That’s about it. When I read it, I was excited because this is just one more study that validates the idea that music lessons not only make you a better musician, but also a better person as a whole. And that may very well be true, but it turns out that this study in particular does not prove it.
The actual study, which isn’t nearly as short as the truncated Ukulele Magazine article, had some underlying issues.
Issue #1: The only kids to show social development were ones with poor social skills to begin with. The other kids showed no improvement because they were already pretty awesome.
Not that I’m against this – any improvement in any person is a good thing and shouldn’t be devalued – but there is a difference between implying everyone became better rather than a select group of people who were deficient in the skills to begin with.
Also, there’s nothing that specifies music as the wonder drug that fixed this. Kids with poor social skills could be put in a room with other kids, told that they have a common goal, and then adjusted their attitudes for a variety of reasons like emulating other kids that they look up to or even the rest of the group imposing social norms and applying enough peer pressure to help mold them into the kid that group needs them to be at that moment rather than let them be the kid that they are naturally.
Issue #2 (and this is the big one): While Ukulele Magazine is focusing on the musical aspect (and why wouldn’t they?), the study was actually using the ukulele as a handy means to an end. The study cites Vygotsky who emphasized doing literally ANYTHING as a group that one child can’t do on their own would probably benefit the child.
The study even says that the same results could probably be accomplished in a drama class.
Basically what is happening here is a group of kids are being corralled together, given a common goal, and taught as a group. The children act as learners, but also teachers because they can know (based on the actions of those around them) if they are doing something wrong, but they can also see when someone else is doing something wrong. They were further told that when they see someone struggling, to help them out.
And I would agree that if you gave a group of kids a 10-month project and taught them how to do it while emphasizing that they help each other out if they see someone falling behind you would end up seeing progress in kids with poor social behaviors. They’re in a safe environment because the teacher or other kids could help them (and at an age when kids aren’t nearly as hostile in their interactions, which really makes me wonder how this study would play out with 16-year-olds) and they’re confined by the goal itself so they can’t exactly wander off.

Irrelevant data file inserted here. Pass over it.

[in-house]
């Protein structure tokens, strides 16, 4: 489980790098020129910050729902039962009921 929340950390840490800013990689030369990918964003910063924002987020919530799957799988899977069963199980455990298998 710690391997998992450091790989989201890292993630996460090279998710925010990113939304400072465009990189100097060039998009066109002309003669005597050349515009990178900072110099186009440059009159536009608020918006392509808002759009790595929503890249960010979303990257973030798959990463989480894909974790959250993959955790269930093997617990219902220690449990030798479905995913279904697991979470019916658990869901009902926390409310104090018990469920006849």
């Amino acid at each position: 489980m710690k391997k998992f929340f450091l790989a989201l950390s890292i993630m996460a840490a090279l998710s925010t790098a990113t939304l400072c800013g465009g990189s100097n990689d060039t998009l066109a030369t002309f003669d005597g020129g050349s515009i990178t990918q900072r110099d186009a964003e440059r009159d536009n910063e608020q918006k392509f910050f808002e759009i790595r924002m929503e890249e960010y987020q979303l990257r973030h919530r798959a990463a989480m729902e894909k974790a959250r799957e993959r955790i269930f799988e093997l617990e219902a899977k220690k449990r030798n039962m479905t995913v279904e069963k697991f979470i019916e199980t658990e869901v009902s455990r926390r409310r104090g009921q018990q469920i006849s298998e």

There are those that may say that even the goal is unnecessary, but I think that’s wrong. If you, say, let the kids loose on a playground for forty minutes a day, five days a week, for ten months, I doubt there would be a change in the kids with poor social skills since they could always slink off to play by themselves.
But group lessons offer the boundaries that the kids can’t leave and they’re basically forced into being helped and then feeling both good and appreciated if they themselves are able to give help to other people. In this setting, the kids are basically peers and there’s no outside sources to cause segregation since it’s just about this one thing. Again, if you think about a playground where a kid could be ostracized based on their favorite show/band/game/etc you could see this wouldn’t increase their social skills. Here, though, even the most socially inept child would feel comfortable helping out someone else if they took to the ukulele faster than someone else and, since everyone grasps instruments at different speeds, this could very well happen. Since the entire class is about JUST the ukulele and nothing else, this is a likely scenario.
Issue #3: They don’t know how long this will last. This was a pretty short study, and that may be an issue. After this, if the kids stay together and continue to go to ukulele class as a group, I imagine things would stay the same. If the kids break off, though, and start learning on their own, I would think that you would sooner see different cliques of ukulele players that happen to be friends outside of class with some rare exceptions.
Look, I think that anything that helps people become better people is something worth pursuing and learning about. And the ukulele has been shown time and again to be an instrument that is exactly what so many people need (it’s affordable, the learning curve is gentle, it’s a friendly-sounding instrument, it’s a pleasant conversation starter, it’s as much an ensemble instrument as it is a solo instrument, etc). Is it a good idea to do group lessons for the ukulele? Absolutely.
But it is just as good of an idea to sign your kid up for shop classes, or drama club, or painting classes. The common theme in the study is to enroll your kid in an activity that they couldn’t do on their own, where the kids learn together and strive to achieve a common goal. THAT’S the magic ticket here and the ukulele, while not the magic bullet that implies guaranteed success like the abbreviated Ukulele Magazine article pushed, is certainly an option to get them to the actual magic bullet that is children working together as a team with as few distractions as possible.